Finding Comfort Where You Can

When I was in the throes of sadness following my divorce, my 12-year-old daughter came into my room and handed me a stuffed bear.

“This will help you,” she said.

At first, I had my doubts about the healing power of inanimate objects. But I soon learned that cuddling a soft bear was a calming and healing experience.

My mother created her own soothing experience when she was deep into Alzheimer’s. Here’s an excerpt from this story, from my book, Love in the Land of Dementia: Finding Hope in the Caregiver’s Journey.


A Doll of Her Own

That afternoon, while my mother is walking down the left-hand side of the corridor in the Alzheimer’s unit, tapping one hand on the handrail, and pressing the other palm on her forehead, she sees a baby doll lying on the floor. Mom’s adult diaper rustles as she bends down, picks the baby up, smoothes its curly hair and carries it with her to the dining room. There she settles in a chair and rocks the baby, talking and singing to it.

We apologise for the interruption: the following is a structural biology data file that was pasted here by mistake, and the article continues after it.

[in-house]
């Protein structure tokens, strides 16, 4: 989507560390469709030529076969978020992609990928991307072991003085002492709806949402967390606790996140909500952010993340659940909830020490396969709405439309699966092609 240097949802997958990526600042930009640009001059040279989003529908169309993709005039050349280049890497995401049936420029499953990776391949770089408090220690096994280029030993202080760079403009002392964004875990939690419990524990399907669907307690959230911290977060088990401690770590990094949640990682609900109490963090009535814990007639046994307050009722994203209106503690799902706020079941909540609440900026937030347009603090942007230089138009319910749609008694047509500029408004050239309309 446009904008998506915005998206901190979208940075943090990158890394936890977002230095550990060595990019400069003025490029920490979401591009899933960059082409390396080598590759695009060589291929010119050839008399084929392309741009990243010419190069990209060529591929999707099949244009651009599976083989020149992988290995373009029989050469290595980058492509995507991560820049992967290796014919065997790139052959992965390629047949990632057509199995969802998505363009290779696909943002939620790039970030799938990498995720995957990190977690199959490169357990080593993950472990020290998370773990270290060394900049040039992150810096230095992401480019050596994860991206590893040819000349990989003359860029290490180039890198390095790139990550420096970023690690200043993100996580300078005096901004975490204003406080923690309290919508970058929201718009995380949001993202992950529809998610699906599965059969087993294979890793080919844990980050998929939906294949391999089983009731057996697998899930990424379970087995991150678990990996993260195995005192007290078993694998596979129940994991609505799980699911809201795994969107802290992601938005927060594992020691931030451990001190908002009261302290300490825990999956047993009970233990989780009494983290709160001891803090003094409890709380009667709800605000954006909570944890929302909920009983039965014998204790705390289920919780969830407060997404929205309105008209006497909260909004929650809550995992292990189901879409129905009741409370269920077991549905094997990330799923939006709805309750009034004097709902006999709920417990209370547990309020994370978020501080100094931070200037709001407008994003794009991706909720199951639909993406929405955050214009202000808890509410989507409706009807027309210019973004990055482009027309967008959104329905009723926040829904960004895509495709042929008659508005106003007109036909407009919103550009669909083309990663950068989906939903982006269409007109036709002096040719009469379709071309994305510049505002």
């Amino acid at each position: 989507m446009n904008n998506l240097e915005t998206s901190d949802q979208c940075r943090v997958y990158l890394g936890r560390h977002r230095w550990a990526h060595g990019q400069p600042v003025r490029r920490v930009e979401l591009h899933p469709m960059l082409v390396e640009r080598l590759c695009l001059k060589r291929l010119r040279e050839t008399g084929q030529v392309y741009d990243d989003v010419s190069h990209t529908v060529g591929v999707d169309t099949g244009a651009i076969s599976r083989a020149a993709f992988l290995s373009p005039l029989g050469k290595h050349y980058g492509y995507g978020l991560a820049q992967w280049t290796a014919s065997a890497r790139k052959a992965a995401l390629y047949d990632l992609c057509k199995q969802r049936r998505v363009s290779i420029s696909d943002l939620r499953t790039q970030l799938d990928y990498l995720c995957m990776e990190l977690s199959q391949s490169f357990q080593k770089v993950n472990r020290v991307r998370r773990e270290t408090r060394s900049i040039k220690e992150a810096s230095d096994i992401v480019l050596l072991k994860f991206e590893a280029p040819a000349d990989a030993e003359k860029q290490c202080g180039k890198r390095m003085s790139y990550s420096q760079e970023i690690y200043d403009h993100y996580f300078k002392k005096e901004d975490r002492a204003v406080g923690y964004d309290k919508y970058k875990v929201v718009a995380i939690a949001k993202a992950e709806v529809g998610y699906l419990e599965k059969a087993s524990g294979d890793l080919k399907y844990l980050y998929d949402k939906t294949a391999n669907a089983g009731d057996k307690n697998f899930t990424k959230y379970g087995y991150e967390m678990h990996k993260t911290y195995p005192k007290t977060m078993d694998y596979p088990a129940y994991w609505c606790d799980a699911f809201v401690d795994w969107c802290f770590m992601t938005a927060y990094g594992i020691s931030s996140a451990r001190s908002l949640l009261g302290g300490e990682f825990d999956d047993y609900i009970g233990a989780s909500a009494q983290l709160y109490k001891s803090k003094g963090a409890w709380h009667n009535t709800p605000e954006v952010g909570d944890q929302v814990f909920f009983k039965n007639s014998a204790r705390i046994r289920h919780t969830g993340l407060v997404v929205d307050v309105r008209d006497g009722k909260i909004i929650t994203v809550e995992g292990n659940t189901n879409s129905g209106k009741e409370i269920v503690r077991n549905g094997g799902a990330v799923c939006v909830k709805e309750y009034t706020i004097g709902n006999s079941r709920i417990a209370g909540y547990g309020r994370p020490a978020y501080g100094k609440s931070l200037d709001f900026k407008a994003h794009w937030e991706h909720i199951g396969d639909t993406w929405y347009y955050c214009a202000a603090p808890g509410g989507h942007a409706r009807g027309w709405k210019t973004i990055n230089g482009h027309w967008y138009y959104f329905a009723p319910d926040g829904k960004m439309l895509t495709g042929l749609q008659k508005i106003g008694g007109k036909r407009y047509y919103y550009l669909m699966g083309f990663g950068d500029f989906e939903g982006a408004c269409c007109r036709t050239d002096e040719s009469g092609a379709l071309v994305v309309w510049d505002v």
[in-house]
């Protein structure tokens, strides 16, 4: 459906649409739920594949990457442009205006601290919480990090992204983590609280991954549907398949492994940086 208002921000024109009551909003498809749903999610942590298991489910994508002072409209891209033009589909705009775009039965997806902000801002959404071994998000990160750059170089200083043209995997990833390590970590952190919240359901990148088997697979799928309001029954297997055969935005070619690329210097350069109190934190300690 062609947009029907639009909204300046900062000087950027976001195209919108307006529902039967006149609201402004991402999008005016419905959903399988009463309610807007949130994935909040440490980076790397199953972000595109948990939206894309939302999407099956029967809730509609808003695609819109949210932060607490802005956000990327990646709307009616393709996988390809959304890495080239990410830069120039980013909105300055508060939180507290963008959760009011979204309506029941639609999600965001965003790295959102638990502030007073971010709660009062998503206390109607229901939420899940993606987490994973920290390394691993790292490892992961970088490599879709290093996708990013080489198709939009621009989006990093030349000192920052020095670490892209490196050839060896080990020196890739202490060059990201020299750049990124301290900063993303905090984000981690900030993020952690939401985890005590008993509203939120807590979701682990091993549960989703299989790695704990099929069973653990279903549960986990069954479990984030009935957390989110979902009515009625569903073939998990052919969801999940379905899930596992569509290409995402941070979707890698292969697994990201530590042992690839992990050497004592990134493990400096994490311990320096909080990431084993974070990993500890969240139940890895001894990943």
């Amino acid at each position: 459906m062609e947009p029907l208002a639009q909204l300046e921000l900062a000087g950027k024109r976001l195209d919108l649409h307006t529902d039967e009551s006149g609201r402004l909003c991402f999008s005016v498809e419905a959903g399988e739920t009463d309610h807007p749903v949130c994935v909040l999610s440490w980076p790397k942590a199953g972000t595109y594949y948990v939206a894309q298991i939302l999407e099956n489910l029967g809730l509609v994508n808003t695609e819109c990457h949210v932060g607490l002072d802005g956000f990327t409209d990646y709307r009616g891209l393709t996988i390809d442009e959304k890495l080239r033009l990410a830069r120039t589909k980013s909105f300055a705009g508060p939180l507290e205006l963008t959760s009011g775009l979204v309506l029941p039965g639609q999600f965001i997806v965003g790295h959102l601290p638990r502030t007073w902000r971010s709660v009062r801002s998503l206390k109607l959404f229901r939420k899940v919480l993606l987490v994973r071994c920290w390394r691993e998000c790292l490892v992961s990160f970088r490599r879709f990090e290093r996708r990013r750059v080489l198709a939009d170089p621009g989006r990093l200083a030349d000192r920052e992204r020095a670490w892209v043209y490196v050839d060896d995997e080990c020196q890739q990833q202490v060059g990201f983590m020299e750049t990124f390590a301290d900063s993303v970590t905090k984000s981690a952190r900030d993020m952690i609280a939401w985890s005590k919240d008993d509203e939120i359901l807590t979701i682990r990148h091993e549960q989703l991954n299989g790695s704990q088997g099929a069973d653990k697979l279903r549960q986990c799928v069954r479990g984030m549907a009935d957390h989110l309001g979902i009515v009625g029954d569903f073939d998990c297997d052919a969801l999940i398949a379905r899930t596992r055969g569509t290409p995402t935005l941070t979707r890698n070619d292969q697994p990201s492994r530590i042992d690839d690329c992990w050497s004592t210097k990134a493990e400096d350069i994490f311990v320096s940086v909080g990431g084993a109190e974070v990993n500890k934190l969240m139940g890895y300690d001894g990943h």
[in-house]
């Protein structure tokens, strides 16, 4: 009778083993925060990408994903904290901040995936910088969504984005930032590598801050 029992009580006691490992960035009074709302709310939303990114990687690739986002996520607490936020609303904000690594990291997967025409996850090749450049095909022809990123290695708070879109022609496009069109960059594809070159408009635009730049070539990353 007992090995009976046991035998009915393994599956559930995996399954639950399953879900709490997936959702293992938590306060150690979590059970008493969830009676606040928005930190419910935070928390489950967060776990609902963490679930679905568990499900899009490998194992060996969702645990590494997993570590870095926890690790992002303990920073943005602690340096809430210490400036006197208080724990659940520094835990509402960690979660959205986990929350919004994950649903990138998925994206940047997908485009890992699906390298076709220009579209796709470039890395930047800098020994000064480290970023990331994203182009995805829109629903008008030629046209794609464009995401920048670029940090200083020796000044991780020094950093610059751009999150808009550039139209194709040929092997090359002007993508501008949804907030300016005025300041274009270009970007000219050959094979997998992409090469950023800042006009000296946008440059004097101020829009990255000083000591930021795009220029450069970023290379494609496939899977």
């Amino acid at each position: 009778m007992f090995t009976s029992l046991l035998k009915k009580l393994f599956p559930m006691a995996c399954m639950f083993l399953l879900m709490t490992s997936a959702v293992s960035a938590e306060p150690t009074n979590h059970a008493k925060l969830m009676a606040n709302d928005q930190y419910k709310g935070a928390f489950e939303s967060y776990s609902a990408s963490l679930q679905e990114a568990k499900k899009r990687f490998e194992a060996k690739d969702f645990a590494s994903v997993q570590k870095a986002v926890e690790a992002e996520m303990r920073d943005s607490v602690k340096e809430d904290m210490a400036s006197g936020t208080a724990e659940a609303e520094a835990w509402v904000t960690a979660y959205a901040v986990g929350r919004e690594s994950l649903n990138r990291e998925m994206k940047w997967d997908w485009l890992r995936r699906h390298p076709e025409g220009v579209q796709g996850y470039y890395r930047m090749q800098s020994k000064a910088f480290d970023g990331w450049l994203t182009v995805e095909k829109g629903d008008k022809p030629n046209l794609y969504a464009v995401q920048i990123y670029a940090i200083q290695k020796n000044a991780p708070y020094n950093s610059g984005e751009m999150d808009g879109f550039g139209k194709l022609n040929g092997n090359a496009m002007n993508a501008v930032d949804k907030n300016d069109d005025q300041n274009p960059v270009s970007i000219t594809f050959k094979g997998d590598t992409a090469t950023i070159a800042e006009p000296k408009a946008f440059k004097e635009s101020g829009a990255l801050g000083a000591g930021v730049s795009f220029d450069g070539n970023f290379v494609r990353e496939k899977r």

“Your mom’s fallen in love with a baby doll,” Leticia, the nurse aide, says when I visit.

Mom is sitting at the table in the small dining room, her head bent over, as if she’s fallen asleep on a long journey. I touch her shoulder once, twice and on the third time, she straightens, notices me and smiles.

I sit beside her and spread out some photographs. She is staring vacantly at a photo of her granddaughters when Leticia brings over the baby doll.

“Here you go, Frances,” Leticia says.

Mom lights up, holds out her arms and says, “You’re cute. You’re so pretty. You’re a good boy. You’re a good girl.”